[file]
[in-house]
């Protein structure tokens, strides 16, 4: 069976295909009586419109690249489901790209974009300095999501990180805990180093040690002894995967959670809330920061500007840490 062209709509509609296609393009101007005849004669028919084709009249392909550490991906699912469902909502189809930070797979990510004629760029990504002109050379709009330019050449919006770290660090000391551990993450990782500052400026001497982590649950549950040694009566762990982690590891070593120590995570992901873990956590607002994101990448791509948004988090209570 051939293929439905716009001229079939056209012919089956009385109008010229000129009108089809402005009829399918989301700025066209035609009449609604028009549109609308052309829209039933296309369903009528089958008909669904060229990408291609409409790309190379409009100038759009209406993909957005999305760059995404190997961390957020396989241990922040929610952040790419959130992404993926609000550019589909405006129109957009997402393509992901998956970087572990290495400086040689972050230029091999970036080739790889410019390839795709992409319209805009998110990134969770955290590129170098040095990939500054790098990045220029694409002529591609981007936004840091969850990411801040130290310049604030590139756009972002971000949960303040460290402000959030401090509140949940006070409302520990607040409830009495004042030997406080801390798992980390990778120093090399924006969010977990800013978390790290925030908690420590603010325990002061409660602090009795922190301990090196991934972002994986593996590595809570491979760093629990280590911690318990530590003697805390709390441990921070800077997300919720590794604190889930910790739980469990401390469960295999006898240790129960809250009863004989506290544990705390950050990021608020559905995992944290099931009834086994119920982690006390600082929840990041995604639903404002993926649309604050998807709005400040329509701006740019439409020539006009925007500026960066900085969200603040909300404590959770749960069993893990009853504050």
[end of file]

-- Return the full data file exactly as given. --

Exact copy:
[in-house]
């Protein structure tokens, strides 16, 4: 069976295909009586419109690249489901790209974009300095999501990180805990180093040690002894995967959670809330920061500007840490 062209709509509609296609393009101007005849004669028919084709009249392909550490991906699912469902909502189809930070797979990510004629760029990504002109050379709009330019050449919006770290660090000391551990993450990782500052400026001497982590649950549950040694009566762990982690590891070593120590995570992901873990956590607002994101990448791509948004988090209570 051939293929439905716009001229079939056209012919089956009385109008010229000129009108089809402005009829399918989301700025066209035609009449609604028009549109609308052309829209039933296309369903009528089958008909669904060229990408291609409409790309190379409009100038759009209406993909957005999305760059995404190997961390957020396989241990922040929610952040790419959130992404993926609000550019589909405006129109957009997402393509992901998956970087572990290495400086040689972050230029091999970036080739790889410019390839795709992409319209805009998110990134969770955290590129170098040095990939500054790098990045220029694409002529591609981007936004840091969850990411801040130290310049604030590139756009972002971000949960303040460290402000959030401090509140949940006070409302520990607040409830009495004042030997406080801390798992980390990778120093090399924006969010977990800013978390790290925030908690420590603010325990002061409660602090009795922190301990090196991934972002994986593996590595809570491979760093629990280590911690318990530590003697805390709390441990921070800077997300919720590794604190889930910790739980469990401390469960295999006898240790129960809250009863004989506290544990705390950050990021608020559905995992944290099931009834086994119920982690006390600082929840990041995604639903404002993926649309604050998807709005400040329509701006740019439409020539006009925007500026960066900085969200603040909300404590959770749960069993893990009853504050």